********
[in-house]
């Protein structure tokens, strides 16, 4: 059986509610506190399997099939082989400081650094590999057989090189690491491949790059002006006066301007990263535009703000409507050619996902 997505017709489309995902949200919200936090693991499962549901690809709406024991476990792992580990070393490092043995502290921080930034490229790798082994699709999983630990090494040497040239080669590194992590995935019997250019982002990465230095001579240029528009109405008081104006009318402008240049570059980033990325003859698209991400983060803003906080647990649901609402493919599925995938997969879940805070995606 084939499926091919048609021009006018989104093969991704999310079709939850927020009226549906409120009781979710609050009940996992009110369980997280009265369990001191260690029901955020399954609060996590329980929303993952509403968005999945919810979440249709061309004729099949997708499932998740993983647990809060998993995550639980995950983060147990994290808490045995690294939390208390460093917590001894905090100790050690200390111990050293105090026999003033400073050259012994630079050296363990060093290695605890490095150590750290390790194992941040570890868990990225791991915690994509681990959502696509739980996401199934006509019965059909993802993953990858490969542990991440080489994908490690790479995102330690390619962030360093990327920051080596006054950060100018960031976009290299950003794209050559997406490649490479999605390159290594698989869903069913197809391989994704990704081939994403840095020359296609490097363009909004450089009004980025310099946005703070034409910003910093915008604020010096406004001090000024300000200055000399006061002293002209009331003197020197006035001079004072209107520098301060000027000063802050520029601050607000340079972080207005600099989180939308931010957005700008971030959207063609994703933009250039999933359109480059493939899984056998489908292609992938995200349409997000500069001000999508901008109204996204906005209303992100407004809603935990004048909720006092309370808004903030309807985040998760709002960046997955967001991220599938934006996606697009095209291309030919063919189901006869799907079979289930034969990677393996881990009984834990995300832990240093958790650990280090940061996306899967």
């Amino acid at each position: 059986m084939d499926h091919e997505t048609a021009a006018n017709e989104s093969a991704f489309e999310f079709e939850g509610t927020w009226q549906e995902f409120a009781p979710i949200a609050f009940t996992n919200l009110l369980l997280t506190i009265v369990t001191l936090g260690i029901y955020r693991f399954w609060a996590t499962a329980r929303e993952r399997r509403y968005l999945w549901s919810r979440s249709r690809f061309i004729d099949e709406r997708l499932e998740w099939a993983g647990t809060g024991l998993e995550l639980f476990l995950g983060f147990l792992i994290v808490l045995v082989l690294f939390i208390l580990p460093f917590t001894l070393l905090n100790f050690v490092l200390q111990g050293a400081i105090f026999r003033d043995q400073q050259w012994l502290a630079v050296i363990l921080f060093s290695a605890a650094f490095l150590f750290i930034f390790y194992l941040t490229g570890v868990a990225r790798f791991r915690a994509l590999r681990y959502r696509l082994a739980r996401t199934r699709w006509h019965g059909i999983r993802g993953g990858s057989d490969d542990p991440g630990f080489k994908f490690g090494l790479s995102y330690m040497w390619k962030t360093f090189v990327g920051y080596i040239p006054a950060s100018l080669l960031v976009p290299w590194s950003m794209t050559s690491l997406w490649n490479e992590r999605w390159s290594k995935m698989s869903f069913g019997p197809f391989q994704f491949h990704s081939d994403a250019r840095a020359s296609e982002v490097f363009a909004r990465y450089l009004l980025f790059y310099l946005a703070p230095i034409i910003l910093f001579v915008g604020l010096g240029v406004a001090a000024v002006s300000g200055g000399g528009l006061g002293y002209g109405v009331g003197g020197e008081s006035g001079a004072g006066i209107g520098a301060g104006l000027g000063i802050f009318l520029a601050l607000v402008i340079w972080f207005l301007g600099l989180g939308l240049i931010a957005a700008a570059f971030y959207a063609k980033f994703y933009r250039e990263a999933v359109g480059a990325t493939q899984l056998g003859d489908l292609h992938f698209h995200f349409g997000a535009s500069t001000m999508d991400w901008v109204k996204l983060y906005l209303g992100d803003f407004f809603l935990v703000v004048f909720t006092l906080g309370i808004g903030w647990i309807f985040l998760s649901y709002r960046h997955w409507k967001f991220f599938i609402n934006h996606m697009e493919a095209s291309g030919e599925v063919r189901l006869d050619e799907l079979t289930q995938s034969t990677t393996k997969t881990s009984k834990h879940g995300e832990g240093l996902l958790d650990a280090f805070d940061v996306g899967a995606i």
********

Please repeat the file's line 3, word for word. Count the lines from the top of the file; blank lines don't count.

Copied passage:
């Amino acid at each position: 059986m084939d499926h091919e997505t048609a021009a006018n017709e989104s093969a991704f489309e999310f079709e939850g509610t927020w009226q549906e995902f409120a009781p979710i949200a609050f009940t996992n919200l009110l369980l997280t506190i009265v369990t001191l936090g260690i029901y955020r693991f399954w609060a996590t499962a329980r929303e993952r399997r509403y968005l999945w549901s919810r979440s249709r690809f061309i004729d099949e709406r997708l499932e998740w099939a993983g647990t809060g024991l998993e995550l639980f476990l995950g983060f147990l792992i994290v808490l045995v082989l690294f939390i208390l580990p460093f917590t001894l070393l905090n100790f050690v490092l200390q111990g050293a400081i105090f026999r003033d043995q400073q050259w012994l502290a630079v050296i363990l921080f060093s290695a605890a650094f490095l150590f750290i930034f390790y194992l941040t490229g570890v868990a990225r790798f791991r915690a994509l590999r681990y959502r696509l082994a739980r996401t199934r699709w006509h019965g059909i999983r993802g993953g990858s057989d490969d542990p991440g630990f080489k994908f490690g090494l790479s995102y330690m040497w390619k962030t360093f090189v990327g920051y080596i040239p006054a950060s100018l080669l960031v976009p290299w590194s950003m794209t050559s690491l997406w490649n490479e992590r999605w390159s290594k995935m698989s869903f069913g019997p197809f391989q994704f491949h990704s081939d994403a250019r840095a020359s296609e982002v490097f363009a909004r990465y450089l009004l980025f790059y310099l946005a703070p230095i034409i910003l910093f001579v915008g604020l010096g240029v406004a001090a000024v002006s300000g200055g000399g528009l006061g002293y002209g109405v009331g003197g020197e008081s006035g001079a004072g006066i209107g520098a301060g104006l000027g000063i802050f009318l520029a601050l607000v402008i340079w972080f207005l301007g600099l989180g939308l240049i931010a957005a700008a570059f971030y959207a063609k980033f994703y933009r250039e990263a999933v359109g480059a990325t493939q899984l056998g003859d489908l292609h992938f698209h995200f349409g997000a535009s500069t001000m999508d991400w901008v109204k996204l983060y906005l209303g992100d803003f407004f809603l935990v703000v004048f909720t006092l906080g309370i808004g903030w647990i309807f985040l998760s649901y709002r960046h997955w409507k967001f991220f599938i609402n934006h996606m697009e493919a095209s291309g030919e599925v063919r189901l006869d050619e799907l079979t289930q995938s034969t990677t393996k997969t881990s009984k834990h879940g995300e832990g240093l996902l958790d650990a280090f805070d940061v996306g899967a995606i």